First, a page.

Reviewed on PC
Table top games becoming digital is something that should be encouraged, taking the mechanics and ideas from these incredible ideas and making them easier for everyone to play is a wonderful endeavour and it is always nice to play a successful one. Battletech is a faithful recreation of the source material and one that does a lot of good with it too, however there is some bad that comes as a result of the commitment to the board game.
So to address the board game aspects, what represents this most accurately is the random number generation of hitting and evading attacks, while there is no doubt that it is all just statistics, there are far too many instances where your attempts of an attack go sailing past an enemy despite a high hit rate, only for them to retaliate with a low hit rate and somehow one shot your mech. Again, naturally it is all just hidden dice rolls here but it is still incredibly aggravating to have your hard work and strategy negated by what is essentially bad luck.
Along with this the battle have a few issues themselves as well, the pacing for example can be painfully slow. While the pace of many strategy games leans towards a slower pace, the time it takes for certain movements to occur in game can be quite grating, which is a shame because when there is a good flow the battles feel fantastic. The camera during fights is also a little off, often while following one of your units you will find your view being botched by a mountain or just another mech. None of this is a deal breaker of course but it certainly detracts from the experience.
Ignoring the above issues, there is plenty of strategy available to the player both in and out of the battles themselves. Starting with the composition of both your team and your mechs themselves, you can build a fighting force comprised of whatever style of units you want in order to bring your own style to the tactics. If you want to build a group of fast moving melee fighters you can, alternatively you can have slow moving long range mechs that trash your opponents before they see you. The variety is immense and the opportunity to tweak everything to your liking, while a little overwhelming at first, is a huge boon to the game itself and really helps it stand above other strategy games in that department.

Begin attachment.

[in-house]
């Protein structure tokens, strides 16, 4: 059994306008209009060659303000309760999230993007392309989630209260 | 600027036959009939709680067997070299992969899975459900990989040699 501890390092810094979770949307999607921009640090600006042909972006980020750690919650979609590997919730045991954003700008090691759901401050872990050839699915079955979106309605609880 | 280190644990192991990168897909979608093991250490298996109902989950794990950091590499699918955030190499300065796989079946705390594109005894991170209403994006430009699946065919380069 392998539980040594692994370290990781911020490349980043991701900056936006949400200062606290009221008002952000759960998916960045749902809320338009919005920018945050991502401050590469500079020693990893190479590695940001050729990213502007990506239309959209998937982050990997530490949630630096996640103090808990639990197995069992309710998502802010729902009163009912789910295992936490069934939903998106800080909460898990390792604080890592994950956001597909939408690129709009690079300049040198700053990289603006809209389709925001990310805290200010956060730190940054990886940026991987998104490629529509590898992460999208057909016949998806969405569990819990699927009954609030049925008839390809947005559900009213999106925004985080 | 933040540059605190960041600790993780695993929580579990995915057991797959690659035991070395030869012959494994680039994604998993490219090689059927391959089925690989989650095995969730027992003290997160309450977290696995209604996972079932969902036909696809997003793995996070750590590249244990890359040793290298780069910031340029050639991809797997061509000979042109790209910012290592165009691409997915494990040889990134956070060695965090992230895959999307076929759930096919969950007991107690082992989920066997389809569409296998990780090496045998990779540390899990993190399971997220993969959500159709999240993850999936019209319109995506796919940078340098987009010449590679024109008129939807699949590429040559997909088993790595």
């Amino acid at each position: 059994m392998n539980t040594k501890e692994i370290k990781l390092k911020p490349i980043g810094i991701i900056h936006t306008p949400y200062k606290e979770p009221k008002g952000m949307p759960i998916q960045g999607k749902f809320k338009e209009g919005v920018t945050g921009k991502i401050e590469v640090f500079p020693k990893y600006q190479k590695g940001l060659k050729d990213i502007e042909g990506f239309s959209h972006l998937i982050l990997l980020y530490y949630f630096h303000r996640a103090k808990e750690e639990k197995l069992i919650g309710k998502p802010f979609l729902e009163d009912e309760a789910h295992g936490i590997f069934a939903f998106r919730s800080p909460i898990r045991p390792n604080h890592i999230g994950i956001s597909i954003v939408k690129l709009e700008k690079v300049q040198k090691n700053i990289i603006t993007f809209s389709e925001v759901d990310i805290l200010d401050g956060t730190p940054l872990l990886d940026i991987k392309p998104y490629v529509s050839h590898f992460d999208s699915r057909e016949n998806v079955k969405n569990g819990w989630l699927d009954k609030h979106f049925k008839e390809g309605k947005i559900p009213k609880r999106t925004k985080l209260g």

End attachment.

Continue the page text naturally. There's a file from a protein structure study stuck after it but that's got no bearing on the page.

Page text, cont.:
Battles give a wide range of strategies too, often kiting an enemy into your range is the wisest thing to do, but it is all dependant on what you have available to you. While attacking you have to keep in mind the temperature of your mech, the damage that could befall it as a result of attacking, whether you you should jump jet in, use ranged attack, punch or kick the enemy, where to attack. The list is vast which always makes your choices feel meaningful, which of course makes the RNG so much more annoying. However, ignoring the RNG, the options available to you in each bout are plentiful which makes your victories especially enjoyable.
One of the most impressive elements of the game is in fact in the cutscenes, each one looks handdrawn as though it is concept art rather, they are genuinely beautiful to behold and the slight animation in each makes them a truly standout moment every time they appear. The writing is fantastic as well, the dialogue options are refreshingly realistic despite the fantastical nature of the setting, the voice acting, when it is there, is great as well.
Overall Battletech is an enjoyable if flawed strategy game, often it is held back by parts at its core, of course the things that some find annoying won't have the same effect on others. The story is good and the game looks great and has so much depth it is easy to get lost in it. There are a few bugs still being worked out though, for example, we had to replay the tutorial twice as after the first instance the game crashed out rather impressively before we could save. If RNG doesn't annoy you and you can deal with the occasionally bug then the game will be perfect for you, but if you find these things to be too much then it is worth keeping in mind before buying.